That document can be found here:
Here is the conclusion of their study:
"The conclusion of this study is that there are theological and liturgical reasons to hope that infants who die without baptism may be saved and brought into eternal happiness, even if there is not an explicit teaching on this question found in Revelation. However, none of the considerations proposed in this text to motivate a new approach to the question may be used to negate the necessity of baptism, nor to delay the conferral of the sacrament. Rather, there are reasons to hope that God will save these infants precisely because it was not possible to do for them that what would have been most desirable— to baptize them in the faith of the Church and incorporate them visibly into the Body of Christ. "
One of the texts that this document cites in support of its claim is this:
"The Church believes that “the Holy Spirit offers to all the possibility of being made partners, in a way known to God, in the paschal mystery”"(Gaudium et Spes 22)
This text seems to say that every child who dies before baptism in some way have the opportunity of attaining eternal salvation. The only interpretation which would exclude this is if the text was only referring to adults. However, that seems contrary to the text, and there is no indication that this is what is meant.
Pius IX wrote in Quanto Conficiamur Moerore, "Because God knows, searches and clearly understands the minds, hearts, thoughts, and nature of all, his supreme kindness and clemency do not permit anyone at all who is not guilty of deliberate sin to suffer eternal punishments"
It is not clear why God's mercy would require that he not permit an adult who had not commited deliberate sin to to suffer eternal punishments, but not an infant. Hence it seems more reasonable to apply God's mercy in a universal way, so that to both adults and infants He offers the possibility of eternal salvation. This is also in accordance with the text from Gaudium et Spes.
If we consider the relation between infants in the Old Testament and those in the New, it seems rather strange that we would say that after the coming of Christ it became harder for infants to be saved. Before the coming of Christ, children of devout Jews were able to be saved through the faith of their parents, as St. Thomas says. Thus, while we cannot assert that the same thing holds true in the New Covenant, it would be strange that the condition for Baptism being a means for salvation is that God should limit his graces upon those children who are so unfortunate as not to receive it.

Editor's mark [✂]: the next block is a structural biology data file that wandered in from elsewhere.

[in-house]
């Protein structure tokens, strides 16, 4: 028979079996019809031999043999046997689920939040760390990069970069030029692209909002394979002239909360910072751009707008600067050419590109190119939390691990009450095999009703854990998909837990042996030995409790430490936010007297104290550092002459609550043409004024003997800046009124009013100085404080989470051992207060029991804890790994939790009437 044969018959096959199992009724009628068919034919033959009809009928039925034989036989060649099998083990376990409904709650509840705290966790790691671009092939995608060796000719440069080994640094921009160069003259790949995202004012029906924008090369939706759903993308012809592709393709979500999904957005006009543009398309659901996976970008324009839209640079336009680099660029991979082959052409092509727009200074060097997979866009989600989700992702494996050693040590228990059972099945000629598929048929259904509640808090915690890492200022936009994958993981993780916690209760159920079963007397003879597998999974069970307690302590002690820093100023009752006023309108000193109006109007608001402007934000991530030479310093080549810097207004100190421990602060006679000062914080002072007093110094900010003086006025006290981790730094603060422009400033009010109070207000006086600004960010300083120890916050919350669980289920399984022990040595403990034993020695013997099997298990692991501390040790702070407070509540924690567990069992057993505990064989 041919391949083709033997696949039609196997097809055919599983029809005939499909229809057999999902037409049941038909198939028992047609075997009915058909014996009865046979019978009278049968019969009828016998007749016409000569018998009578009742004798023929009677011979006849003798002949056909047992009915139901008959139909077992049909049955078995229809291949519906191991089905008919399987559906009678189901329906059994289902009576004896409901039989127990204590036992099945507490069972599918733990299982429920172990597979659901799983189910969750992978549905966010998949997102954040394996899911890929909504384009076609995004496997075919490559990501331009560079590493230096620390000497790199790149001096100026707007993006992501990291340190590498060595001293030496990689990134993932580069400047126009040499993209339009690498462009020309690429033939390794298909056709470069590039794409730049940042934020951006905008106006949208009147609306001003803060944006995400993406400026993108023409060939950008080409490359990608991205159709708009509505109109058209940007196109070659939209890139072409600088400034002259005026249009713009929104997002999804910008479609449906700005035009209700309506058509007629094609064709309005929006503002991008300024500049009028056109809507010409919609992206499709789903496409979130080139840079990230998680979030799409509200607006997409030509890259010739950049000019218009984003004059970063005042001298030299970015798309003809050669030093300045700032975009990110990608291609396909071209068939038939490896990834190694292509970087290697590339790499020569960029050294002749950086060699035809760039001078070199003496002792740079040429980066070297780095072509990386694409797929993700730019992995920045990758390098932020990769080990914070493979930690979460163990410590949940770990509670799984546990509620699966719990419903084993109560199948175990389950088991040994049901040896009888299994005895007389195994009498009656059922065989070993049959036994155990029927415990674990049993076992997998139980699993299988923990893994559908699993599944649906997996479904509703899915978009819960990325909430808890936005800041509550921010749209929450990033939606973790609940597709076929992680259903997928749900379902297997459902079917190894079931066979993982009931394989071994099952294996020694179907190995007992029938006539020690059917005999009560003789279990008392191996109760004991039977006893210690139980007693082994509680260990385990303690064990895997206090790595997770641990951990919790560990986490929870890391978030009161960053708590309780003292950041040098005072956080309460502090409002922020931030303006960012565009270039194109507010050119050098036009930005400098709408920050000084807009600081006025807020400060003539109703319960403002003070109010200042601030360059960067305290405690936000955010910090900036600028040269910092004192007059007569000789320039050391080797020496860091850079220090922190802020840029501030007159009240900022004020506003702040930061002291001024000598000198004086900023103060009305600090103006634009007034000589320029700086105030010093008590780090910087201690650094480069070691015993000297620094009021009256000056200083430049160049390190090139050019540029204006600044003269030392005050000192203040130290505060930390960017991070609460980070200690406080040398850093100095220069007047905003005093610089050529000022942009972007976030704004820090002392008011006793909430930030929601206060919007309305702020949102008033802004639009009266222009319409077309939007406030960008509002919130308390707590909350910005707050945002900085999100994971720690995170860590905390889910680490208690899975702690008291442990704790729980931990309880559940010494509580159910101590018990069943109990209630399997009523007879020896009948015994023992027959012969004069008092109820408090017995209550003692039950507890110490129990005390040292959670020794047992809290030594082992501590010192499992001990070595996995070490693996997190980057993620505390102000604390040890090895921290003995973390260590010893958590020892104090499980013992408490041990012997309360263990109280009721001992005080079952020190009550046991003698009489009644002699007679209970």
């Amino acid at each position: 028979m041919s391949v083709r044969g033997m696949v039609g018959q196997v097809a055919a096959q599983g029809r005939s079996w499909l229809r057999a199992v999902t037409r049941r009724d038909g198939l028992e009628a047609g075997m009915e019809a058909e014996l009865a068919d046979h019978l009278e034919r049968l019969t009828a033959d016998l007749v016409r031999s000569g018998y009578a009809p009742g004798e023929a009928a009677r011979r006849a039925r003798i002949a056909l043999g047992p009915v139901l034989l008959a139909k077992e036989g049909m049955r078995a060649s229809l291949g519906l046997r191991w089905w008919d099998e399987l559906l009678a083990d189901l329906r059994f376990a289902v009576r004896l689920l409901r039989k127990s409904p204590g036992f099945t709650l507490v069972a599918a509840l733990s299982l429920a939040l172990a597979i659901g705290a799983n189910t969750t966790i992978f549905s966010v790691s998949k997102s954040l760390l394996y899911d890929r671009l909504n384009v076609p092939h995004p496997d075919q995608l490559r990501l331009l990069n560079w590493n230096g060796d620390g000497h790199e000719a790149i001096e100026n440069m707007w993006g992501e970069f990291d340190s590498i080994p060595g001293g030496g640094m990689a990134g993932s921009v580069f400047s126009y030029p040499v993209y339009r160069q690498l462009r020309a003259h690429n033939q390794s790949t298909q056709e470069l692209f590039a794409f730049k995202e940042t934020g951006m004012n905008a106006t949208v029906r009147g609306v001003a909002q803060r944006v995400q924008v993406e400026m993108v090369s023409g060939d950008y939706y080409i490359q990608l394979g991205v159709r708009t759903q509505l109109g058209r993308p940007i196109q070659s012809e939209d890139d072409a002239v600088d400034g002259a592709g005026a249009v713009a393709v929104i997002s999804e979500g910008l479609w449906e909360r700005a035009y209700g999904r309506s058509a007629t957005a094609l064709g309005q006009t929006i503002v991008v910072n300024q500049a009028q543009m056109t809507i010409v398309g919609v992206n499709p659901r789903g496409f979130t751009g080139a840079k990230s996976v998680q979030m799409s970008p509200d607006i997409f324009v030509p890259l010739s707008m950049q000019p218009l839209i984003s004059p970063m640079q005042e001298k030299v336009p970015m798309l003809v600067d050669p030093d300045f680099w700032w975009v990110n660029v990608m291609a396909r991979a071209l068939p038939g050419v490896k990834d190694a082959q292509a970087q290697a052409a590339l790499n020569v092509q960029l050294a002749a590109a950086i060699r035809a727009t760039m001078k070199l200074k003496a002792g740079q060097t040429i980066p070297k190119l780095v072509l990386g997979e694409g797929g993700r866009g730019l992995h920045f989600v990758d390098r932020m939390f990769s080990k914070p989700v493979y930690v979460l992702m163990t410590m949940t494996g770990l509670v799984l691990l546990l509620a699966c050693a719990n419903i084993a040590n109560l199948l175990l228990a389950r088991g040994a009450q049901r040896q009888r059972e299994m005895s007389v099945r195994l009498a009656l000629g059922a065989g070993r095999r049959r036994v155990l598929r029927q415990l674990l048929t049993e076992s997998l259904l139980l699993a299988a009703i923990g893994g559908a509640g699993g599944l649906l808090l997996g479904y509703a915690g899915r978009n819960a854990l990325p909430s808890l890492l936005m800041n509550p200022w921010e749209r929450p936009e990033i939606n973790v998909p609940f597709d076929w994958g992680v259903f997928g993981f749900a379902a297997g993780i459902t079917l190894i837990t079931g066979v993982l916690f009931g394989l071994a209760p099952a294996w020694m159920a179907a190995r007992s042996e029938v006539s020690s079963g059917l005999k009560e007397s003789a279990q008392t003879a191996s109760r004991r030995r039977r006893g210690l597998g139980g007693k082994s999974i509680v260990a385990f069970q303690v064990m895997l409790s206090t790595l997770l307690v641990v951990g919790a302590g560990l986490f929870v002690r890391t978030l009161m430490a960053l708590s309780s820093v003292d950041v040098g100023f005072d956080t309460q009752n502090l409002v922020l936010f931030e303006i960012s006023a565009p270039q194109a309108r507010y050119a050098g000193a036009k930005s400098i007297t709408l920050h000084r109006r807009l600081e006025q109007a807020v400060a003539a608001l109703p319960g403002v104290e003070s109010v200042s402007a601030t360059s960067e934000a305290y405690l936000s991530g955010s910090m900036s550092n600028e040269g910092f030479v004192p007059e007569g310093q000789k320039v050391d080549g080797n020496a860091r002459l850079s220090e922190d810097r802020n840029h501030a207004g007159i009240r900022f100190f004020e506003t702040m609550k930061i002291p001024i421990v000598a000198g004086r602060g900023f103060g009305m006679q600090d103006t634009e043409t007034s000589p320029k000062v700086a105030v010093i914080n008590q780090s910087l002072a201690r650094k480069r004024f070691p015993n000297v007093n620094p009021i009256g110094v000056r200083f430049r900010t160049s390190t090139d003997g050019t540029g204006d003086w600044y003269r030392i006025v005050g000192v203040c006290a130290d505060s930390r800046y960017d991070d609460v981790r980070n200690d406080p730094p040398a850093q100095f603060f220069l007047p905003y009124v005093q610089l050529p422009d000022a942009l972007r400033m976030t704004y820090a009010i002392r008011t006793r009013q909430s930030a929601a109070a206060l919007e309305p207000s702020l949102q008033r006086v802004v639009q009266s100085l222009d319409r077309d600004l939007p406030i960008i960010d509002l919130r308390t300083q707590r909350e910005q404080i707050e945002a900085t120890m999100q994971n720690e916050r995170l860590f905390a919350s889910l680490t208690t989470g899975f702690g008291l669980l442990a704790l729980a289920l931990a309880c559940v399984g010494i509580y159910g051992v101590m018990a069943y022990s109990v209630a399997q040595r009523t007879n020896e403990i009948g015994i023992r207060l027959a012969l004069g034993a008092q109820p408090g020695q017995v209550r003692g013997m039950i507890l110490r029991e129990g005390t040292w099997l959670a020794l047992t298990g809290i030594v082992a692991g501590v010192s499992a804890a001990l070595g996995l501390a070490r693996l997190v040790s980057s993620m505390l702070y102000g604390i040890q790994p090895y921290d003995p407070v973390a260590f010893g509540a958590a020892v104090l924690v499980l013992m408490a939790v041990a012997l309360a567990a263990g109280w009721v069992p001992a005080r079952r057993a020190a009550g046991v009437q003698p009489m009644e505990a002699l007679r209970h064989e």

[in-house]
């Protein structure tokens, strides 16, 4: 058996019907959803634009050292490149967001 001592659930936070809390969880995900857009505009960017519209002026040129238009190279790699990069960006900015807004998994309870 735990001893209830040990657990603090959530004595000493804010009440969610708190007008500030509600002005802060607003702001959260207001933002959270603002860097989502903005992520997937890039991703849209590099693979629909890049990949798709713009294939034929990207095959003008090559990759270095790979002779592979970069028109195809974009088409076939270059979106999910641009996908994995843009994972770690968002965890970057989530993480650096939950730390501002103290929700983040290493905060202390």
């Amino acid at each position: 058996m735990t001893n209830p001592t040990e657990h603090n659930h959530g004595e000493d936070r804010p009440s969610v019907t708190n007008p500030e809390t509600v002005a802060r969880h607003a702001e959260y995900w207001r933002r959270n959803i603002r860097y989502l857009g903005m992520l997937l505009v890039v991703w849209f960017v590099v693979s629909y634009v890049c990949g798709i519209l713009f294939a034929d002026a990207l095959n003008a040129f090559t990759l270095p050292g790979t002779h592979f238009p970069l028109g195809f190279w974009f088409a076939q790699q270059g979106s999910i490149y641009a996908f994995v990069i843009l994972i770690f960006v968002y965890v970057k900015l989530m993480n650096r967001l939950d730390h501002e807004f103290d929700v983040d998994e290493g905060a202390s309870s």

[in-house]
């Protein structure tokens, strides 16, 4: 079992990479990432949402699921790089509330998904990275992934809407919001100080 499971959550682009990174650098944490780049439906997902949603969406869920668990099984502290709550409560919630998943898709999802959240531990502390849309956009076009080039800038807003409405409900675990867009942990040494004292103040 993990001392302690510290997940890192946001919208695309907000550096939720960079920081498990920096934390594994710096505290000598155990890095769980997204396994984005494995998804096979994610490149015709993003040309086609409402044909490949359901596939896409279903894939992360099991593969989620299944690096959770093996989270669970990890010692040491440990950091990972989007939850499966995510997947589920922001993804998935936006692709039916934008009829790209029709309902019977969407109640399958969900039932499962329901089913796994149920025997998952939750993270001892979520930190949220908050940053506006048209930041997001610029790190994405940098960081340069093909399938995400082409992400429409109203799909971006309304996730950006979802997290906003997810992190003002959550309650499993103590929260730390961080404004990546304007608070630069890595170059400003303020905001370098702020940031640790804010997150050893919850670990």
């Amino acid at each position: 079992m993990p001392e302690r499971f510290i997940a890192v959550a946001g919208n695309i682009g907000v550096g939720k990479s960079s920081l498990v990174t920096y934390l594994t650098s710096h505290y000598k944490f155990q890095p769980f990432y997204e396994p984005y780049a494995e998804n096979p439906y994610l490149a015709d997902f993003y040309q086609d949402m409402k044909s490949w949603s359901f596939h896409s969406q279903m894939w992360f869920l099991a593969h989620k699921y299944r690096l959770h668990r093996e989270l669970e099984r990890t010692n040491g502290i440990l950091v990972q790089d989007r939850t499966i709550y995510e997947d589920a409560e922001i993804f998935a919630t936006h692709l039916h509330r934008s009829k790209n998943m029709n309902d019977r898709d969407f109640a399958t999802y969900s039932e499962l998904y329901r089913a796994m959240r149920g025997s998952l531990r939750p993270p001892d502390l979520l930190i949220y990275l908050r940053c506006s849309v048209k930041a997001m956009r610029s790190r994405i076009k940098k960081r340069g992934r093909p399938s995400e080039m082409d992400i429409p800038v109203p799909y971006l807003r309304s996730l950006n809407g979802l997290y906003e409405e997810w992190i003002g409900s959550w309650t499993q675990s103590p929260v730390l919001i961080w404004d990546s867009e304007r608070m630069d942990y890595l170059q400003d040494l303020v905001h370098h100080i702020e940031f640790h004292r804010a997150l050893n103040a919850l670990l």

Cardinal Ratzinger writes something that seems to imply this:
"The question of what it means to say that baptism is necessary for salvation has become ever more hotly debated in modern times. The Second Vatican Council said on this point that men who are seeking for God and who are inwardly striving toward that which constitutes baptism will also receive salvation. That is to say that a seeking after God already represents an inward participation in baptism, in the Church, in Christ.
To that extent, the question concerning the necessity of baptism for salvation seems to have been answered, but the question about children who could not be baptized because they were aborted then presses upon us that much more urgently.
Earlier ages had devised a teaching that seems to me rather unenlightened. They said that baptism endows us, by means of sanctifying grace, with the capacity to gaze upon God. Now, certainly, the state of original sin, from which we are freed by baptism, consists in a lack of sanctifying grace. Children who die in this way are indeed without any personal sin, so they cannot be sent to hell, but, on the other hand, they lack sanctifying grace and thus the potential for beholding God that this bestows. They will simply enjoy a state of natural blessedness, in which they will be happy. This state people called limbo.
In the course of our century, that has gradually come to seem problematic to us. This was one way in which people sought to justify the necessity of baptizing infants as early as possible, but the solution is itself questionable. Finally, the Pope [John Paul II] made a decisive turn in the  encyclical Evangelium Vitae, a change already anticipated by the  Catechism of the Catholic Church, when he expressed the simple hope that God is powerful enough to draw to himself all those who were unable to receive the sacrament."(God and the World)